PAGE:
• –map-root-user: Wait to start the process until the current user (running unshare command) gets mapped to the superuser in the new namespace. This allows having root privileges within the namespace, but not outside of that scope.
  • –mount-proc: Mount /proc filesystem in the new namespace and create a new mount, this is to be able to have different processes with same process IDs in both namespaces.
  • –fork: Run command as a child process of the unshare command, instead of running it directly. It’s required when creating a new PID namespace.

Let’s see what this implies. First of all, if we list the processes in the new namespace, we only see the new processes running in the new namespace and not the processes running in the host’s default namespace:

$ ps -ef
    1 root      0:00 /bin/bash
    2 root      0:00 ps -ef

This is because we’ve used both --pid and --fork options.

You will also notice that our processes are running as root within the new namespace, this is what the --map--root-user does. The current user is root within this namespace only, this user won’t be able to do any harm to any of the external namespaces! This is great, right?

Lastly, we can see how the IDs of the processes are 1 and 2, this is because we create a new /proc mount for our namespace using --mount-proc.

Is that clear? We hope so!

It’s also worth mentioning that the unshare command we just ran is equivalent to the following command using a docker/podman client:

docker exec -it myImage /bin/bash

This will be very familiar to those used to work with containers, as this is normally used to gain access through a terminal inside the container. Now that we’ve mentioned containers, let’s see what the namespaces role is inside of Linux containers.

Namespaces Role in Containers

Namespaces have been available in the Linux kernel since 2002, however, the use of them was restricted to those with a very advanced knowledge of Linux systems. Linux namespaces and containers were made “popular” by Docker, when it made possible a wide adoption of containers across the sector for anyone with a minimum (or zero) understanding of Linux Kernel internals.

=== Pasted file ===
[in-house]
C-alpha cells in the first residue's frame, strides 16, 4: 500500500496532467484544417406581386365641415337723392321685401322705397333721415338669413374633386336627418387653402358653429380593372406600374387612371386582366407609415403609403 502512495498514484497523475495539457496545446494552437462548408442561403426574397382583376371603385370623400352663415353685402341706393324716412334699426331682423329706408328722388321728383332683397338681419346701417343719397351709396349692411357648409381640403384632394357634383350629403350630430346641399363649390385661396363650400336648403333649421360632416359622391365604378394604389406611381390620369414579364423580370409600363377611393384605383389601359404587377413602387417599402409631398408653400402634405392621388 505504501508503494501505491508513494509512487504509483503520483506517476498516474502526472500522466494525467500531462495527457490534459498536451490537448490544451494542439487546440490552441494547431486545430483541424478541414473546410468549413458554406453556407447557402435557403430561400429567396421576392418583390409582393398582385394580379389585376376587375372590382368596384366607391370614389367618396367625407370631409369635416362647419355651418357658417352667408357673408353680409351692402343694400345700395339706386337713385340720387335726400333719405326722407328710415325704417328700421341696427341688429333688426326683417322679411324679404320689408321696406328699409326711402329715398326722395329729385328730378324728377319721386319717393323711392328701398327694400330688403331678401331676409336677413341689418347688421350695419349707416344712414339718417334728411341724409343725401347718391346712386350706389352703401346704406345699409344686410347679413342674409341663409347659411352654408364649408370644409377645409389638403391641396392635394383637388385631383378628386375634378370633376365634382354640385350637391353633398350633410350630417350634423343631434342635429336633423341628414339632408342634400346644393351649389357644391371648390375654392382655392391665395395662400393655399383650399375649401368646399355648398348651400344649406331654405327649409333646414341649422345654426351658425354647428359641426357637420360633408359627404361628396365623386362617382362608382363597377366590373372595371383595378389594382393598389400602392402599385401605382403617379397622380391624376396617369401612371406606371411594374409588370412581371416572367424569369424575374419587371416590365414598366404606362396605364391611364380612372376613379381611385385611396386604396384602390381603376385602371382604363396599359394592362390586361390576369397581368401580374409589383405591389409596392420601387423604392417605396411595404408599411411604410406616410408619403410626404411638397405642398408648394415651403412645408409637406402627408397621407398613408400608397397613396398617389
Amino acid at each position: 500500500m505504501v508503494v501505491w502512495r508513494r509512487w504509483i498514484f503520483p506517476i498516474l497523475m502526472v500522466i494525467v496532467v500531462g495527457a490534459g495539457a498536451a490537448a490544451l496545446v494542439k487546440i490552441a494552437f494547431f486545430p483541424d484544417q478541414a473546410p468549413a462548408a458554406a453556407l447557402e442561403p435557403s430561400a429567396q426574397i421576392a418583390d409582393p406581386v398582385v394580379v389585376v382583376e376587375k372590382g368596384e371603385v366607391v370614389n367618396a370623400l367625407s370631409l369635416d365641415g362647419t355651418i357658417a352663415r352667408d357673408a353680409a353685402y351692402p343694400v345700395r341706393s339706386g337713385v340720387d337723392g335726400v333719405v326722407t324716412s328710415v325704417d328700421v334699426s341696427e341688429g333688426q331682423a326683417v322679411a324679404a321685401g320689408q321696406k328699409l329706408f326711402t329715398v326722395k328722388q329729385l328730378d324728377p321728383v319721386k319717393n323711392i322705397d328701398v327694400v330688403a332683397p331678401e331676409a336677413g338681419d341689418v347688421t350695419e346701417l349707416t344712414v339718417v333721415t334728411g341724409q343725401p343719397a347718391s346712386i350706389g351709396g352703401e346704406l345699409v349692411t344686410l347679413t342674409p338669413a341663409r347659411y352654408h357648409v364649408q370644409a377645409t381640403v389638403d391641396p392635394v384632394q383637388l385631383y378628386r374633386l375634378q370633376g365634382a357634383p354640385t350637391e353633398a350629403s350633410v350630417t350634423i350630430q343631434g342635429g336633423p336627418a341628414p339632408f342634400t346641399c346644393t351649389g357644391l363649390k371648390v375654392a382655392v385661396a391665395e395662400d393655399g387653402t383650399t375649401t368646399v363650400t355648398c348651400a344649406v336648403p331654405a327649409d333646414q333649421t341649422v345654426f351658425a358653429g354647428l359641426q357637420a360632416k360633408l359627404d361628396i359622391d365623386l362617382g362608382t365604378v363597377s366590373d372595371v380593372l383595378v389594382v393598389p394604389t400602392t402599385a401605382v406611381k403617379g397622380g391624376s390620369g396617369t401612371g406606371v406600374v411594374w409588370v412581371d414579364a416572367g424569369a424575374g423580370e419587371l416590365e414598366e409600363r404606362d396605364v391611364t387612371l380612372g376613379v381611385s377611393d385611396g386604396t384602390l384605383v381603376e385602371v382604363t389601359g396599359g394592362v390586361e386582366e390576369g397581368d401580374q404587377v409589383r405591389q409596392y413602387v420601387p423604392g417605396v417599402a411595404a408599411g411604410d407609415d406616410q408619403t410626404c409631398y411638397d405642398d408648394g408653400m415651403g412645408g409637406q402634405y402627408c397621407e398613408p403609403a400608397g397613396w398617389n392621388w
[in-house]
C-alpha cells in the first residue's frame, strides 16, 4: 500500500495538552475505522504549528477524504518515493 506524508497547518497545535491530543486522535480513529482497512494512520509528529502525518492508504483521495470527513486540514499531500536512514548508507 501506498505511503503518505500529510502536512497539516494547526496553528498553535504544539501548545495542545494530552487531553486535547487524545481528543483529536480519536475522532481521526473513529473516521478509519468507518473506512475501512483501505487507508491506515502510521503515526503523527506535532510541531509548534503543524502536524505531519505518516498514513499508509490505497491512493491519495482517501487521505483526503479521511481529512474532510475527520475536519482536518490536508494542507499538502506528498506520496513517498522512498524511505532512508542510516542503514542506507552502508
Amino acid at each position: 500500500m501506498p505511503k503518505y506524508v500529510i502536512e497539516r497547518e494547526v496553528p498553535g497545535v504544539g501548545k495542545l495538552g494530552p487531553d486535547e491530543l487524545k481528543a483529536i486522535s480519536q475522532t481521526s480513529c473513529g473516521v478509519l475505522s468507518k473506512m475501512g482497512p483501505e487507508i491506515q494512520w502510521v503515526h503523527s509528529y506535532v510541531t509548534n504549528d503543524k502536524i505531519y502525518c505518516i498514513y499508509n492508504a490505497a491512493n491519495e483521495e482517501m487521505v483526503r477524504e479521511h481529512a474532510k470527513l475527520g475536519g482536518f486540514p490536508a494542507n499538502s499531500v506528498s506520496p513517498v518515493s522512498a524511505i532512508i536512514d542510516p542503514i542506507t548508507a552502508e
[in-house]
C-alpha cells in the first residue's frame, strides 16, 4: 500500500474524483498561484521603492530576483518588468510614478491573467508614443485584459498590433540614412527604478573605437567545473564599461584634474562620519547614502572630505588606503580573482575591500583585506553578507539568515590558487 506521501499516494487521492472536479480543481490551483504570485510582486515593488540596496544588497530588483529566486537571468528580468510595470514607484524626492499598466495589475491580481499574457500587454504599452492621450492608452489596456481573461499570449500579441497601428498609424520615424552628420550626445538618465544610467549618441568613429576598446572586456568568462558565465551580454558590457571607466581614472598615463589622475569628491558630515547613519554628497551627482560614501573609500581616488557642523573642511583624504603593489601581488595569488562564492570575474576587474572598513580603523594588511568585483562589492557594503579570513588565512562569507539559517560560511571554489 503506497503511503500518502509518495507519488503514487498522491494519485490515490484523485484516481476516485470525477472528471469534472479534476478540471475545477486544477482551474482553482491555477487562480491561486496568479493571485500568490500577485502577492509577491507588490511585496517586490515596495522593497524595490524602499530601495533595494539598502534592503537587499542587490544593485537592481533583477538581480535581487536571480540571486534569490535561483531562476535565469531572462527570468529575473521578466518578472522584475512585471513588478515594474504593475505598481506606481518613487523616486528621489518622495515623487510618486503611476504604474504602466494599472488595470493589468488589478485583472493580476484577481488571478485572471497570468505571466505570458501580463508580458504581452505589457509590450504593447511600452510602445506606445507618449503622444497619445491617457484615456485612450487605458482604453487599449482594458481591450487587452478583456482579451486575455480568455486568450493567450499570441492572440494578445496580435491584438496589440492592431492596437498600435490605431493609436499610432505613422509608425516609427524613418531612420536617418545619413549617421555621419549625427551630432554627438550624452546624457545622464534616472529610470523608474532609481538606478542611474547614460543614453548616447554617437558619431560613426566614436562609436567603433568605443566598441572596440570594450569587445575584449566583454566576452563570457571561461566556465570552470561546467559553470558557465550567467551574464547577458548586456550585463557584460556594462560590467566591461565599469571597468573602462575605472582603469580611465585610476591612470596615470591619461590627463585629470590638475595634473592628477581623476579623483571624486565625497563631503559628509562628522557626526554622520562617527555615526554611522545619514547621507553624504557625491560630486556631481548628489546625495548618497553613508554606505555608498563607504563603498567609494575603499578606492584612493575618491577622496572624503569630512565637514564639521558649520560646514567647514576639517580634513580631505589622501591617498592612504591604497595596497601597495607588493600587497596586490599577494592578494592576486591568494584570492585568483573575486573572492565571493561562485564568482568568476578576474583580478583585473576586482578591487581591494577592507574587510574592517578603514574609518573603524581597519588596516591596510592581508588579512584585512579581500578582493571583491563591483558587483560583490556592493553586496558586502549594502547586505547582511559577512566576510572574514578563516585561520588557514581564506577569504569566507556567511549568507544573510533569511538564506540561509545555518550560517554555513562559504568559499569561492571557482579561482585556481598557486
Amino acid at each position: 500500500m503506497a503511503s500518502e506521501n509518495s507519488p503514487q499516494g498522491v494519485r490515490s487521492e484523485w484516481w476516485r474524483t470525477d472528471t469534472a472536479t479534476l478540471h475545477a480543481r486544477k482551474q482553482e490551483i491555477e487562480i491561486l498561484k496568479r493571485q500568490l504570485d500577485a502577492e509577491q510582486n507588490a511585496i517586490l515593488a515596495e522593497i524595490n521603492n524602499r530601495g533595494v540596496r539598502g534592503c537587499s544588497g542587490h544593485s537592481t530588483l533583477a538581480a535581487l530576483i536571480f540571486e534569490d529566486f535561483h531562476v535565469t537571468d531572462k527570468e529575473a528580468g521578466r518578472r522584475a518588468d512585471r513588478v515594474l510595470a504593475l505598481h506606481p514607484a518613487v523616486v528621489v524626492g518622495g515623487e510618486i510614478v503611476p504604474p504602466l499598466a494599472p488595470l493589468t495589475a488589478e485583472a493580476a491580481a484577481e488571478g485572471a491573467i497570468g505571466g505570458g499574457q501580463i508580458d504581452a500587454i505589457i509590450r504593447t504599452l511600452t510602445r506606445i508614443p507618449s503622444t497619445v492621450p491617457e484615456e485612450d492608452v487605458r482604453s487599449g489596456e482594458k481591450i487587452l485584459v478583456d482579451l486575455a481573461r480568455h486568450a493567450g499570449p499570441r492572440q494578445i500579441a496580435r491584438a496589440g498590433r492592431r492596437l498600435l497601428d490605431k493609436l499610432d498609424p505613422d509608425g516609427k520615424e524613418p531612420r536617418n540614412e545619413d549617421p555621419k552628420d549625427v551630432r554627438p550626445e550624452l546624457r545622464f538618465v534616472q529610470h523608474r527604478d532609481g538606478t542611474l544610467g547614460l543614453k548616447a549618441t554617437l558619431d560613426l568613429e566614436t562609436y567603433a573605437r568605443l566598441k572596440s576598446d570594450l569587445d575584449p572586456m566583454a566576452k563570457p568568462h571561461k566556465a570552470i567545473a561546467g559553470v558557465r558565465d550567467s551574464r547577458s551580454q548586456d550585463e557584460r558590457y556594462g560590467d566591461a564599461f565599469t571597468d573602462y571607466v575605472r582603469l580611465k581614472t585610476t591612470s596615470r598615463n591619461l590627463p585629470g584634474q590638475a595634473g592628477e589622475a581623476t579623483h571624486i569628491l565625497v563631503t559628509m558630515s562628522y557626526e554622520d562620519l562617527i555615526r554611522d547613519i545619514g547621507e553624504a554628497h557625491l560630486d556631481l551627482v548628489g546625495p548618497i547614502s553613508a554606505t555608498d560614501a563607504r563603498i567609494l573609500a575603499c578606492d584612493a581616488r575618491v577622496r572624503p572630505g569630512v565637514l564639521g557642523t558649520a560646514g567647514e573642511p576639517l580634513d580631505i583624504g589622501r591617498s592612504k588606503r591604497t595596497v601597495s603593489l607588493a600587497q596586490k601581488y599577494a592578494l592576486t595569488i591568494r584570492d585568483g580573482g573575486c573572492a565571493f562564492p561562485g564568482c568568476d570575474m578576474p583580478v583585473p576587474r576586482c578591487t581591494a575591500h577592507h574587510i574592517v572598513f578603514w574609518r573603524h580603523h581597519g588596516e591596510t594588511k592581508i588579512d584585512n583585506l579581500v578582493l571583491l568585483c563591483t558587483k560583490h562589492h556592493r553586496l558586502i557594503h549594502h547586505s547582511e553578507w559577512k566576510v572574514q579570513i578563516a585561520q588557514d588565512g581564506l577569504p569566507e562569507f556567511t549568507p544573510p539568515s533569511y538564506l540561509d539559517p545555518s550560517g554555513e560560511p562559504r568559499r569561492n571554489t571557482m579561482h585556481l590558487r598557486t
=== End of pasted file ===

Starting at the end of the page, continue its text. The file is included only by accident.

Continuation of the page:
The use of namespaces is not transparent to the users, and that’s probably why most users don’t understand containers in they way they actually are.

There’s a considerable number of people in the sector that see containers as some sort of virtual machine that does not contain the kernel, but shares it with the host instead. This is a wrong understanding of what a container is, we’ll see why very soon.

linux namespaces - illusion
Photo by Randy Jacob on Unsplash

Containers create an illusion that could make you think that you’re actually running a virtual machine on your host, but this is far from the truth. When you run a virtual machine on your host , you are actually booting a new OS distribution on your machine, with the difference being that this OS will make calls to a middleware provided by the virtualisation engine you use (Virtual Box, QEMU, etc).

This middleware translates every kernel call inside your virtual machine to a system call that your host can understand. This is what mades possible, for example, to run different operating systems like Windows on a unix system!

linux namespace vs virtual machine
Image Credit: Author

On the other hand, a Linux container makes use of Linux namespaces to provide this illusion of running a different operating system. When we create an image based a any known Linux distribution, we are actually mounting its filesystem, giving us the impression of being on a new operating system. But actually we’re just inside of a new namespace!

linux namespaces - containers

Image Credit: Author

If you are interested in knowing more about Linux or UNIX systems, we recommend the following books:


In this article we have seen what Linux namespaces are and the very important role they play in distributed systems nowadays. We’ve also tried to clarify one of the biggest misconceptions around Linux containers with regards to Linux namespaces and virtual machines.

We really hope that every concept is now clearer to you. If you are still confused and this is unclear, don’t worry, this can happen. Just re-read these concepts and eventually you will get the point of Linux namespaces.

That’s all from us today! We really hope you’ve enjoyed reading this article as much as we enjoyed writing it!